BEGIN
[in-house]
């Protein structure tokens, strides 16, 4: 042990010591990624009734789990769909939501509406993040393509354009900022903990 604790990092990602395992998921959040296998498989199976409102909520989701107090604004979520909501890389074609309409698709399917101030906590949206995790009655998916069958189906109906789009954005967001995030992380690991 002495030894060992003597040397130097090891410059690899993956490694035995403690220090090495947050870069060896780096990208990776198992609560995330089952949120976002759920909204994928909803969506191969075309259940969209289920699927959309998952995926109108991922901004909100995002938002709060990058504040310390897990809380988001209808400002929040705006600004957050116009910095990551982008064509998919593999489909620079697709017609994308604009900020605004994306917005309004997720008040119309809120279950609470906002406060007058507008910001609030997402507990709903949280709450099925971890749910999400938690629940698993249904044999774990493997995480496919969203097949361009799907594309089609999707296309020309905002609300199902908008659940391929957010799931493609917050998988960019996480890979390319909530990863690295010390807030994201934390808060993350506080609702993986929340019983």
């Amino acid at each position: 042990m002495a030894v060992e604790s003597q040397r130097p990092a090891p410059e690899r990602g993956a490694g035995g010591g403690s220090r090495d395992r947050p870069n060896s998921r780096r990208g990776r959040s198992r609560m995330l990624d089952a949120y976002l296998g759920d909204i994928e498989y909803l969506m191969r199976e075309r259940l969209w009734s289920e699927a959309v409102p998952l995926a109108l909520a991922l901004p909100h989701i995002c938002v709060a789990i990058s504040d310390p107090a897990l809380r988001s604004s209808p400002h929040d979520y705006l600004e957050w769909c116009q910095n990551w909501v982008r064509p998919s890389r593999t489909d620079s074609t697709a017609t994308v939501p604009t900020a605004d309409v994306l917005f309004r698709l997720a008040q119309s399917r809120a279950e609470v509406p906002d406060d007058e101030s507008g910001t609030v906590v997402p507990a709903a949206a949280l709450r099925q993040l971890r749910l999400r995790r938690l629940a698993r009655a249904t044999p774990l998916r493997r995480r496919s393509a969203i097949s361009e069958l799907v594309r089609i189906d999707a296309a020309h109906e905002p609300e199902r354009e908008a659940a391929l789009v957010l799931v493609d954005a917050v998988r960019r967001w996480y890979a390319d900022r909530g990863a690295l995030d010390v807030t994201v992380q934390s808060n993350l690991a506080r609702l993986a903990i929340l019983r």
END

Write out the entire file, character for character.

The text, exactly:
[in-house]
């Protein structure tokens, strides 16, 4: 042990010591990624009734789990769909939501509406993040393509354009900022903990 604790990092990602395992998921959040296998498989199976409102909520989701107090604004979520909501890389074609309409698709399917101030906590949206995790009655998916069958189906109906789009954005967001995030992380690991 002495030894060992003597040397130097090891410059690899993956490694035995403690220090090495947050870069060896780096990208990776198992609560995330089952949120976002759920909204994928909803969506191969075309259940969209289920699927959309998952995926109108991922901004909100995002938002709060990058504040310390897990809380988001209808400002929040705006600004957050116009910095990551982008064509998919593999489909620079697709017609994308604009900020605004994306917005309004997720008040119309809120279950609470906002406060007058507008910001609030997402507990709903949280709450099925971890749910999400938690629940698993249904044999774990493997995480496919969203097949361009799907594309089609999707296309020309905002609300199902908008659940391929957010799931493609917050998988960019996480890979390319909530990863690295010390807030994201934390808060993350506080609702993986929340019983």
């Amino acid at each position: 042990m002495a030894v060992e604790s003597q040397r130097p990092a090891p410059e690899r990602g993956a490694g035995g010591g403690s220090r090495d395992r947050p870069n060896s998921r780096r990208g990776r959040s198992r609560m995330l990624d089952a949120y976002l296998g759920d909204i994928e498989y909803l969506m191969r199976e075309r259940l969209w009734s289920e699927a959309v409102p998952l995926a109108l909520a991922l901004p909100h989701i995002c938002v709060a789990i990058s504040d310390p107090a897990l809380r988001s604004s209808p400002h929040d979520y705006l600004e957050w769909c116009q910095n990551w909501v982008r064509p998919s890389r593999t489909d620079s074609t697709a017609t994308v939501p604009t900020a605004d309409v994306l917005f309004r698709l997720a008040q119309s399917r809120a279950e609470v509406p906002d406060d007058e101030s507008g910001t609030v906590v997402p507990a709903a949206a949280l709450r099925q993040l971890r749910l999400r995790r938690l629940a698993r009655a249904t044999p774990l998916r493997r995480r496919s393509a969203i097949s361009e069958l799907v594309r089609i189906d999707a296309a020309h109906e905002p609300e199902r354009e908008a659940a391929l789009v957010l799931v493609d954005a917050v998988r960019r967001w996480y890979a390319d900022r909530g990863a690295l995030d010390v807030t994201v992380q934390s808060n993350l690991a506080r609702l993986a903990i929340l019983r």